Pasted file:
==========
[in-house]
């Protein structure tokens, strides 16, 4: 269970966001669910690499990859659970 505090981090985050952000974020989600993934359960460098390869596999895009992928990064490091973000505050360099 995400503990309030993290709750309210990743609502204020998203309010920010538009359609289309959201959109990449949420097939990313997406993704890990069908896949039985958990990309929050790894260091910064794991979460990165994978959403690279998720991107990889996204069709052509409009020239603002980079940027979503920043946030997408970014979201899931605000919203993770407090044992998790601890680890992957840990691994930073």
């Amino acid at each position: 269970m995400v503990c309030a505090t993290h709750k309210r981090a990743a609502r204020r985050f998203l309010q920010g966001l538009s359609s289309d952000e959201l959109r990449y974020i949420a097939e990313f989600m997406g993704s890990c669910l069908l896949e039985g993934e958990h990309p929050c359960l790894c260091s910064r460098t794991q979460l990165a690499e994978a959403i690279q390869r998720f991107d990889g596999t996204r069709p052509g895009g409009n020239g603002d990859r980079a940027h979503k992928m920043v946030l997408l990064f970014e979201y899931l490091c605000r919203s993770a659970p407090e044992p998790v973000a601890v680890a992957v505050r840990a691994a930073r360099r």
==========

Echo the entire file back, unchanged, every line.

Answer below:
[in-house]
């Protein structure tokens, strides 16, 4: 269970966001669910690499990859659970 505090981090985050952000974020989600993934359960460098390869596999895009992928990064490091973000505050360099 995400503990309030993290709750309210990743609502204020998203309010920010538009359609289309959201959109990449949420097939990313997406993704890990069908896949039985958990990309929050790894260091910064794991979460990165994978959403690279998720991107990889996204069709052509409009020239603002980079940027979503920043946030997408970014979201899931605000919203993770407090044992998790601890680890992957840990691994930073």
């Amino acid at each position: 269970m995400v503990c309030a505090t993290h709750k309210r981090a990743a609502r204020r985050f998203l309010q920010g966001l538009s359609s289309d952000e959201l959109r990449y974020i949420a097939e990313f989600m997406g993704s890990c669910l069908l896949e039985g993934e958990h990309p929050c359960l790894c260091s910064r460098t794991q979460l990165a690499e994978a959403i690279q390869r998720f991107d990889g596999t996204r069709p052509g895009g409009n020239g603002d990859r980079a940027h979503k992928m920043v946030l997408l990064f970014e979201y899931l490091c605000r919203s993770a659970p407090e044992p998790v973000a601890v680890a992957v505050r840990a691994a930073r360099r």